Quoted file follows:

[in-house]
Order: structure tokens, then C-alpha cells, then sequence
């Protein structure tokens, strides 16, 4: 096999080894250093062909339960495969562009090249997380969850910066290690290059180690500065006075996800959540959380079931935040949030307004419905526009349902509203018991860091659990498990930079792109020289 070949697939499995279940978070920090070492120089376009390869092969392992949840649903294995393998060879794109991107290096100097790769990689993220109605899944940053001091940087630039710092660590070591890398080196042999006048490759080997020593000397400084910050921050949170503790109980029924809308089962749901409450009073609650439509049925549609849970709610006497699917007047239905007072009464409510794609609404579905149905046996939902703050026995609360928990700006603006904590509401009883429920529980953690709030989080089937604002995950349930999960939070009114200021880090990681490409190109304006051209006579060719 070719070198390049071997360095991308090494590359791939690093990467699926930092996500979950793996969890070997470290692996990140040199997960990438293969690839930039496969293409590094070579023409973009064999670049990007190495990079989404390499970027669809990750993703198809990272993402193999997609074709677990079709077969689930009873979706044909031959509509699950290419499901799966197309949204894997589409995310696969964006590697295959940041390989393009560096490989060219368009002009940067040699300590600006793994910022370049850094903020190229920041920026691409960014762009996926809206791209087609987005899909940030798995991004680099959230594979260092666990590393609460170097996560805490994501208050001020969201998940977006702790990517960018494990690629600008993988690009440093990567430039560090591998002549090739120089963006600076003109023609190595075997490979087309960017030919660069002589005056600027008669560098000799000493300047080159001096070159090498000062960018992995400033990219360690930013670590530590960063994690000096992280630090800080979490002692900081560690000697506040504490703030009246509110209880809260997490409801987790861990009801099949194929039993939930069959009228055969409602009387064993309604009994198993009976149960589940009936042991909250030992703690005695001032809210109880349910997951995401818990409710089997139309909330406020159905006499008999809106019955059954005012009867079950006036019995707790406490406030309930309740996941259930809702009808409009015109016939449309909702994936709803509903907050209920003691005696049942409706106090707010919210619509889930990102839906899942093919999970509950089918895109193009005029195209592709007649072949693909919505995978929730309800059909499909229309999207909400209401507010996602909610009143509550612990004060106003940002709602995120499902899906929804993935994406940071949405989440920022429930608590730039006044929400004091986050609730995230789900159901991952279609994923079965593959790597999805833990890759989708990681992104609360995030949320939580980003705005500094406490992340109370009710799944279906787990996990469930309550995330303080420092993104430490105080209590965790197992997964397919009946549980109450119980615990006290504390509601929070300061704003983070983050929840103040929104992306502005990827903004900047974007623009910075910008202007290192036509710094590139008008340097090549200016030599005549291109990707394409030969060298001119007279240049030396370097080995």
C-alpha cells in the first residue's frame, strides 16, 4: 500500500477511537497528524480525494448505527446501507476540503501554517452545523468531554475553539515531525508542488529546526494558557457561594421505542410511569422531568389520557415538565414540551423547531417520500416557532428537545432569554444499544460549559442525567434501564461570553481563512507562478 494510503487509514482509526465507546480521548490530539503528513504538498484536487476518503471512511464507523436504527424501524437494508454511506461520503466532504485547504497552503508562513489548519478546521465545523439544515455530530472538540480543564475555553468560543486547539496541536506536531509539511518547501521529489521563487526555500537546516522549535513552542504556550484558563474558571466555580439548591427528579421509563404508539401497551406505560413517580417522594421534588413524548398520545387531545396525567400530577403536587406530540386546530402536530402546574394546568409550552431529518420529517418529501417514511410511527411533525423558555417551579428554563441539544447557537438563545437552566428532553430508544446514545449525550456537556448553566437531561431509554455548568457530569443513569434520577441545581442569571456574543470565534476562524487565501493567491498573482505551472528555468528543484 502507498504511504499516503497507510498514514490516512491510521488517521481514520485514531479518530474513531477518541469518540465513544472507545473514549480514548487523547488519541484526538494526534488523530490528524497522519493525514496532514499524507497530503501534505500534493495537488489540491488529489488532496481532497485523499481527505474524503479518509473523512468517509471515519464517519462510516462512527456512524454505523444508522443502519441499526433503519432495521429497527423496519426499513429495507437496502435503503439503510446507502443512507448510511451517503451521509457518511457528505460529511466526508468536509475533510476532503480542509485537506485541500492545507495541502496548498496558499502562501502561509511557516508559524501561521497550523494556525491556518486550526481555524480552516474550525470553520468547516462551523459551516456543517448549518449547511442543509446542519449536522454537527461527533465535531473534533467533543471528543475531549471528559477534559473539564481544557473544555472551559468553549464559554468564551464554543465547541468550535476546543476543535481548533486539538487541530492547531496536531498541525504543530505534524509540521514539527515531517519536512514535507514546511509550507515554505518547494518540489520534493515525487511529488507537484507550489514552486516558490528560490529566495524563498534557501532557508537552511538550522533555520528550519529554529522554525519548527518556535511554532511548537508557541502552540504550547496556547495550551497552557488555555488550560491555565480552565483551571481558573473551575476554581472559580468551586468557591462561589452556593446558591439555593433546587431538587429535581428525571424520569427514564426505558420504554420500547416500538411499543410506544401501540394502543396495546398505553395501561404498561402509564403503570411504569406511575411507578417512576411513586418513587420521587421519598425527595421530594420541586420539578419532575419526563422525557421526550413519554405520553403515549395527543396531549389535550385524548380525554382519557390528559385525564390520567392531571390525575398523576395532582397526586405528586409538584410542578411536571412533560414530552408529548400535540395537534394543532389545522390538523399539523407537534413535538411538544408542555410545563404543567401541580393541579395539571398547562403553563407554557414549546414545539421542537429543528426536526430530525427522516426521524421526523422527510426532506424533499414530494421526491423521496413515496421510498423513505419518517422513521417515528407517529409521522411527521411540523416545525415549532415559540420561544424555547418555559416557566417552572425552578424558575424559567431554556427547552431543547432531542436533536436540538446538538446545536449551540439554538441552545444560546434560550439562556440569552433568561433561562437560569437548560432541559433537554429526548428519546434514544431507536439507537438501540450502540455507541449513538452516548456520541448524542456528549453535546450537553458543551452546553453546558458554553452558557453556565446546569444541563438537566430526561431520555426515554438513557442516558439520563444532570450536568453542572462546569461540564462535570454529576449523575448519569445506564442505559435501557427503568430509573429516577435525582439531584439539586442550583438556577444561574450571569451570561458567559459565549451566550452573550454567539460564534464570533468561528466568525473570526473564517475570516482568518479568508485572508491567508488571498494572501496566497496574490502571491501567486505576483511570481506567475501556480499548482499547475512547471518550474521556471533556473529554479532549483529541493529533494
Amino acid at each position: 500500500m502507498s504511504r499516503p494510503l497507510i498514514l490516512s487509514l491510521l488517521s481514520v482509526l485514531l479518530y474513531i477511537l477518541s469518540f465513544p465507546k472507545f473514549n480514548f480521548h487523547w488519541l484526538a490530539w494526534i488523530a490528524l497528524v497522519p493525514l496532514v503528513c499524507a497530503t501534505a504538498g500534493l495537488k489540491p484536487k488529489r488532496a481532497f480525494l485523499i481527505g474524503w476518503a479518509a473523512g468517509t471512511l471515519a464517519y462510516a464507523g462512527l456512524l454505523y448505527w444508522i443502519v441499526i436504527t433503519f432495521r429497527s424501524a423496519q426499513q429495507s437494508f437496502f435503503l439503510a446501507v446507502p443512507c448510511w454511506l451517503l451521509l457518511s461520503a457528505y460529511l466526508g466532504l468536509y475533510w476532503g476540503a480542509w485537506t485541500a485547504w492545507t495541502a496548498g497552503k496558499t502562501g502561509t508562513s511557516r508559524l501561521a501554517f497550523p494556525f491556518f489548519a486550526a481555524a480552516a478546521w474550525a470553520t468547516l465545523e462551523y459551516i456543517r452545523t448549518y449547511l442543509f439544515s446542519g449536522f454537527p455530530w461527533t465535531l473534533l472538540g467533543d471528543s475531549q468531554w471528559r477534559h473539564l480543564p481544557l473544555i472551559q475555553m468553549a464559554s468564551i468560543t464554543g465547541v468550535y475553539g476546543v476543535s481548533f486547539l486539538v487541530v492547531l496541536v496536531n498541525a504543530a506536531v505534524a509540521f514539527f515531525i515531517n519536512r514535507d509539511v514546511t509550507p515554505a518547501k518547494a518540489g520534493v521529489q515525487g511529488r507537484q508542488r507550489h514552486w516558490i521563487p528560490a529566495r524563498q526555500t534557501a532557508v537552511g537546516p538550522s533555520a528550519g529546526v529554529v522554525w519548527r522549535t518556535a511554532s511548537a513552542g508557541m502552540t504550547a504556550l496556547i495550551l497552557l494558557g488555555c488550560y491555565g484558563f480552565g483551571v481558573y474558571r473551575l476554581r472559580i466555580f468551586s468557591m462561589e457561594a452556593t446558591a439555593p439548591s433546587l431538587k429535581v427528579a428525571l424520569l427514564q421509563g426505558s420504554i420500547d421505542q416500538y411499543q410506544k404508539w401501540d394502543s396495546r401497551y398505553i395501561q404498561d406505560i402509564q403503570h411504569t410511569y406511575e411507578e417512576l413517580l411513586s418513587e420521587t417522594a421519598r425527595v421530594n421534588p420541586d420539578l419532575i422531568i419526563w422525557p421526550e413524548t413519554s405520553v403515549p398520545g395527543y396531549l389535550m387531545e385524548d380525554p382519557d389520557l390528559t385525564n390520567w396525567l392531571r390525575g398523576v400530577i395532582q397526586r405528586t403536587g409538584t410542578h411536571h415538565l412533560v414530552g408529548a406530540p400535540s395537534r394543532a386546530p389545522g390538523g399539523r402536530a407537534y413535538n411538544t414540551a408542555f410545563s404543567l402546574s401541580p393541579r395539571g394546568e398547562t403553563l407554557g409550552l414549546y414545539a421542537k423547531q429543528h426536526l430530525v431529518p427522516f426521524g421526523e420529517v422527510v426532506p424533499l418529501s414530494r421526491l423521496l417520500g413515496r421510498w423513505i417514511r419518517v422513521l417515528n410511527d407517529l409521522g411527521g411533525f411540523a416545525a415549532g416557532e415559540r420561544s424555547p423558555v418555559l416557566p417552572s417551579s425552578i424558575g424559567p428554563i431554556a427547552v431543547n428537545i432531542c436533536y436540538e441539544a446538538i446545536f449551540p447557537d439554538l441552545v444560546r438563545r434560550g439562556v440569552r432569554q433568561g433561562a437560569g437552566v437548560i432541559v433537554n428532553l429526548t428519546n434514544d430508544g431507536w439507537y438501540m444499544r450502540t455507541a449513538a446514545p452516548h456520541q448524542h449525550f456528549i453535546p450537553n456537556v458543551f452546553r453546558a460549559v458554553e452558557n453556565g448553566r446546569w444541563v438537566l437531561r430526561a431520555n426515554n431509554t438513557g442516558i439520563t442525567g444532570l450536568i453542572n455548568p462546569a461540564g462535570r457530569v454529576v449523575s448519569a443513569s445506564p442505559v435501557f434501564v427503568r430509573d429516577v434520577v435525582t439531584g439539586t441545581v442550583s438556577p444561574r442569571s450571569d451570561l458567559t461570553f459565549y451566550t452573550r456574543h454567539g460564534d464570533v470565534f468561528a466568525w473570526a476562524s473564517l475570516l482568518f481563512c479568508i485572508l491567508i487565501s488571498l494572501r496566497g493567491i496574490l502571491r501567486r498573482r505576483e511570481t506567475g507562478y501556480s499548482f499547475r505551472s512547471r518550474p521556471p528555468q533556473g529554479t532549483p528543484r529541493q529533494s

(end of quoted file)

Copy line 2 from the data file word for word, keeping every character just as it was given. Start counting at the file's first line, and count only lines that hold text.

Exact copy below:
Order: structure tokens, then C-alpha cells, then sequence